The thing I enjoy most in much of Heather Adkins' writing is the family dynamic portrayed among the characters, whether it is the thrust of the story...moreThe thing I enjoy most in much of Heather Adkins' writing is the family dynamic portrayed among the characters, whether it is the thrust of the story as in *Cause & Effect* or a smaller, largely self-made part of the central character's world, as in her Vale Avari stories (like *The Temple*). As *The House* is the story of the Owens family moving into an old ancestral property which still carries a dark legacy from the past, the interplay between Sue, her siblings, and parents, forms the solid backdrop of the story when, as one might expect, weird things begin to happen in the old house. For me the tension of mysterious stains, ghostly sounds, and strange apparitions worked precisely because I cared about the family around which they occurred. The House is a good ghost-story of a read, as it remains grounded in recognizable and well-rendered relationships. These sorts of stories don't work for me if I don't care about the people in them, and I cared about the Owens family, as I felt like I knew them.(less)
I am giving five stars to Tara West’s prelude to the *Keepers of the Stones* fantasy series on its own terms. As packaged here, “Witch Flame” is an in...moreI am giving five stars to Tara West’s prelude to the *Keepers of the Stones* fantasy series on its own terms. As packaged here, “Witch Flame” is an introduction to the world, deities, and mythology of the larger fantasy setting underlying additional books. It combines a short story describing an important character (Feira’s) early life and her flight from her homeland, with an origin myth of the world. As such, I don’t feel I can really “rate” the book just in terms of the story itself, but rather as what it is: An entry point to a larger world. Much like Tolkien’s Silmarillion, “Witch Flame” is an augmentation to a larger story, and as it does manage to display West’s storytelling abilities along the way to good effect, I’m confident reading these pieces may serve to draw the reader into the bigger works. (less)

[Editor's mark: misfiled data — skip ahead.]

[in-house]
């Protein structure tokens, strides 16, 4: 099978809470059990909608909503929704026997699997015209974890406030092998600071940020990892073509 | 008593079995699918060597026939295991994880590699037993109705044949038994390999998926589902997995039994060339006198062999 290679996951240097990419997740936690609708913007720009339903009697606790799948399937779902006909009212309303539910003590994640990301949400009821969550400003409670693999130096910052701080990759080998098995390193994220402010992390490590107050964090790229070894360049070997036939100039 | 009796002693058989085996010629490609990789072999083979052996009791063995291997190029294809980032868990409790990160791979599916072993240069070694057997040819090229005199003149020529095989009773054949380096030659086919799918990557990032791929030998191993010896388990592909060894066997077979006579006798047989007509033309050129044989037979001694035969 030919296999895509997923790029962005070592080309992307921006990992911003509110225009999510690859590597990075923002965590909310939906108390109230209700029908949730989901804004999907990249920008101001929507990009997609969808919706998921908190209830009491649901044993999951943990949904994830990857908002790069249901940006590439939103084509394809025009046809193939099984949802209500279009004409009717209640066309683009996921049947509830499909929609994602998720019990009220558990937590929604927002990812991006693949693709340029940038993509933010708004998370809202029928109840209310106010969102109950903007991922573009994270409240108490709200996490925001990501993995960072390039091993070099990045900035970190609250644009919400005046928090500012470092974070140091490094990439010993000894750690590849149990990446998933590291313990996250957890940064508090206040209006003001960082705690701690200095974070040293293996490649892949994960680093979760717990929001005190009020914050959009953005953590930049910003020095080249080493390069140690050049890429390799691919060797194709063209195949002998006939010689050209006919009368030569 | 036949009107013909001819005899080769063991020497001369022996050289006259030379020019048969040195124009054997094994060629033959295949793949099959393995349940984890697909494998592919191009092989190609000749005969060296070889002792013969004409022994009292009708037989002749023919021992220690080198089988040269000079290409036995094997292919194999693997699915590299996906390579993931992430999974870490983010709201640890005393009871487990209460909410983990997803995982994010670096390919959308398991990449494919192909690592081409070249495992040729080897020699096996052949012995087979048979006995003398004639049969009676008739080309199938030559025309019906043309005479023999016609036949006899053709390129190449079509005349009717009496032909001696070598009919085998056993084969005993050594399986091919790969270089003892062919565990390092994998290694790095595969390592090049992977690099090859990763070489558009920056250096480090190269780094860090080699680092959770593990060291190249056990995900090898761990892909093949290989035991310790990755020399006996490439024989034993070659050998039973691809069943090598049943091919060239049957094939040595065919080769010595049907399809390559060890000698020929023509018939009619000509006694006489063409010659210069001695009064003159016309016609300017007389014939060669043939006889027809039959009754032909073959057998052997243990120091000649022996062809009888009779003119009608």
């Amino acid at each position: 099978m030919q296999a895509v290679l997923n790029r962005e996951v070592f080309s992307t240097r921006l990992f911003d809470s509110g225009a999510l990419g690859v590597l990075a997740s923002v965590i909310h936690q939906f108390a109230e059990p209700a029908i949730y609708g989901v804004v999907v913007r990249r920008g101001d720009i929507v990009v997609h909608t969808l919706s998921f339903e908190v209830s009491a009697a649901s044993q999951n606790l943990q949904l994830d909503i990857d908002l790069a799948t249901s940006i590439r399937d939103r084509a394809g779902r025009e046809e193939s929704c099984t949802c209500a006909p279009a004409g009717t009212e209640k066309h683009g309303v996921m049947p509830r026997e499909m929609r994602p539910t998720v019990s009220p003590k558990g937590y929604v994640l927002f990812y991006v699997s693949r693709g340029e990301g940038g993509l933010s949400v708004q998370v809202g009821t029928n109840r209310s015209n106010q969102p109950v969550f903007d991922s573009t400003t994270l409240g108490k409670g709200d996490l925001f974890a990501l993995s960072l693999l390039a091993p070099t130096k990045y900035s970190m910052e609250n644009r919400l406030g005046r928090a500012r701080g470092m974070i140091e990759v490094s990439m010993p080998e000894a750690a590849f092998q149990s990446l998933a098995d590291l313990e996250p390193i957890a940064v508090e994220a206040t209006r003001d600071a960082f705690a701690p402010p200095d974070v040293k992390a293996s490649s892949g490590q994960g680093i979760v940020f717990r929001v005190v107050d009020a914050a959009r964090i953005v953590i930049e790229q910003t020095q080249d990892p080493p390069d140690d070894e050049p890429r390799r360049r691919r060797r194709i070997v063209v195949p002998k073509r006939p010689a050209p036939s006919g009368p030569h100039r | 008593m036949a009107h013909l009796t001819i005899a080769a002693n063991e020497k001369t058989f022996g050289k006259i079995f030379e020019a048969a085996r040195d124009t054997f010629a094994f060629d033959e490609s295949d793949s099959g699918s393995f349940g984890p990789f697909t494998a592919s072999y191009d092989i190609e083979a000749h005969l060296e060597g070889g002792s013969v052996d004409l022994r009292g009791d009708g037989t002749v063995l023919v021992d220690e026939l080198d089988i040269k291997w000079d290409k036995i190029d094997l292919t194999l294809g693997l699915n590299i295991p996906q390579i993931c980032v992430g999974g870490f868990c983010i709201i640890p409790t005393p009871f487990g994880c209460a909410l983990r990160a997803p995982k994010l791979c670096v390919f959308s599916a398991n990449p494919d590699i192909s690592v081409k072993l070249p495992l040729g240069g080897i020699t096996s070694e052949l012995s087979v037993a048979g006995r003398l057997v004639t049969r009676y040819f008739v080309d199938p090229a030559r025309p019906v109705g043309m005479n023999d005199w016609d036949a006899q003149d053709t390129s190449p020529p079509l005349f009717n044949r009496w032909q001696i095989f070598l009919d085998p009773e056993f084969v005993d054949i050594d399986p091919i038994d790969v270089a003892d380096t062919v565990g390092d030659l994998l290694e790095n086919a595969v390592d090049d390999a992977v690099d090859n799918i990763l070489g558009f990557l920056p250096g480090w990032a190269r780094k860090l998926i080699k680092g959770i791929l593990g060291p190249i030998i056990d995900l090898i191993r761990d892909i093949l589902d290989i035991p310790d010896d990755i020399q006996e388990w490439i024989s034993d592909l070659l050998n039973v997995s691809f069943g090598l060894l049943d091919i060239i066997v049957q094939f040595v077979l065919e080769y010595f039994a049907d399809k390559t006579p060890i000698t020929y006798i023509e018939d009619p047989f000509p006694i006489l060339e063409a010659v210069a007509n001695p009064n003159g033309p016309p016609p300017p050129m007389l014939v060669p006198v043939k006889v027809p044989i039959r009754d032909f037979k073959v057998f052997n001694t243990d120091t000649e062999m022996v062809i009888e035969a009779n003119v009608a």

It seems like the thing to do when writing a review of a parody would be to write a parody of a review... but that would be a bit too clever for me by...moreIt seems like the thing to do when writing a review of a parody would be to write a parody of a review... but that would be a bit too clever for me by half. "Attack of the Fairytale Zombies" is not that, by which I mean it is clever, but not *too* clever. Yes, it's a ribald and rambunctious parody of "Save the Kingdom from nasty creatures" fantasy, overblown zombie apocalypse stuff, and fairytales both old and new. It is often hilarious and frequently foul, and yet even beyond that, it still manages somehow to be a good, solid story with engaging characters you'll find yourself rooting for - even when the author may at any given moment point out how ridiculous they and their plight is. PJ Jones tells a funny, irreverent, and truly whacky story, and yet it still manages to be a good story throughout. It's fun to watch, or rather, to read. (less)
One of the hardest things for a family story dealing with themes of loss and grief to do is to avoid becoming maudlin and sentimental. It is only too...moreOne of the hardest things for a family story dealing with themes of loss and grief to do is to avoid becoming maudlin and sentimental. It is only too easy for such a story to wallow in the feeling of bereavement, just to gin-up an emotional effect in the reader. It can even happen without an author trying to do it, as these are emotional themes. Everybody feels something for family, and everyone has experiences of loss that are often close to the surface.